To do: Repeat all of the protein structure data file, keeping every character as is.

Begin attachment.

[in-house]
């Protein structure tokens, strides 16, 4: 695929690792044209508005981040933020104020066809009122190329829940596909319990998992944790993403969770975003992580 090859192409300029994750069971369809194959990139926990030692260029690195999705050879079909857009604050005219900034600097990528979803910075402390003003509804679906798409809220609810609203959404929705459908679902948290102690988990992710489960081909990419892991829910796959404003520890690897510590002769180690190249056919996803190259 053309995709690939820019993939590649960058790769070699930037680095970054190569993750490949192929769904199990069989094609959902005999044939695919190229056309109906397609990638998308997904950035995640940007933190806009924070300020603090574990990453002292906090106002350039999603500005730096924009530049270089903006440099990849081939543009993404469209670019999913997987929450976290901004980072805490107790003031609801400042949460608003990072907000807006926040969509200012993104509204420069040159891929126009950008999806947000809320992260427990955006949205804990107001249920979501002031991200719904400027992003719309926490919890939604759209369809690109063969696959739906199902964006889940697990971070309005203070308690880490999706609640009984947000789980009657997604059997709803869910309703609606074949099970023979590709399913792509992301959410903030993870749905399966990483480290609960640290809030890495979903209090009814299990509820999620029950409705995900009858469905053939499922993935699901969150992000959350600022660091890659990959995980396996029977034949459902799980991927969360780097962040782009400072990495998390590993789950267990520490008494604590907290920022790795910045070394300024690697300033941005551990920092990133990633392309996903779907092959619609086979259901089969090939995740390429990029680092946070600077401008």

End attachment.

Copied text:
[in-house]
């Protein structure tokens, strides 16, 4: 695929690792044209508005981040933020104020066809009122190329829940596909319990998992944790993403969770975003992580 090859192409300029994750069971369809194959990139926990030692260029690195999705050879079909857009604050005219900034600097990528979803910075402390003003509804679906798409809220609810609203959404929705459908679902948290102690988990992710489960081909990419892991829910796959404003520890690897510590002769180690190249056919996803190259 053309995709690939820019993939590649960058790769070699930037680095970054190569993750490949192929769904199990069989094609959902005999044939695919190229056309109906397609990638998308997904950035995640940007933190806009924070300020603090574990990453002292906090106002350039999603500005730096924009530049270089903006440099990849081939543009993404469209670019999913997987929450976290901004980072805490107790003031609801400042949460608003990072907000807006926040969509200012993104509204420069040159891929126009950008999806947000809320992260427990955006949205804990107001249920979501002031991200719904400027992003719309926490919890939604759209369809690109063969696959739906199902964006889940697990971070309005203070308690880490999706609640009984947000789980009657997604059997709803869910309703609606074949099970023979590709399913792509992301959410903030993870749905399966990483480290609960640290809030890495979903209090009814299990509820999620029950409705995900009858469905053939499922993935699901969150992000959350600022660091890659990959995980396996029977034949459902799980991927969360780097962040782009400072990495998390590993789950267990520490008494604590907290920022790795910045070394300024690697300033941005551990920092990133990633392309996903779907092959619609086979259901089969090939995740390429990029680092946070600077401008």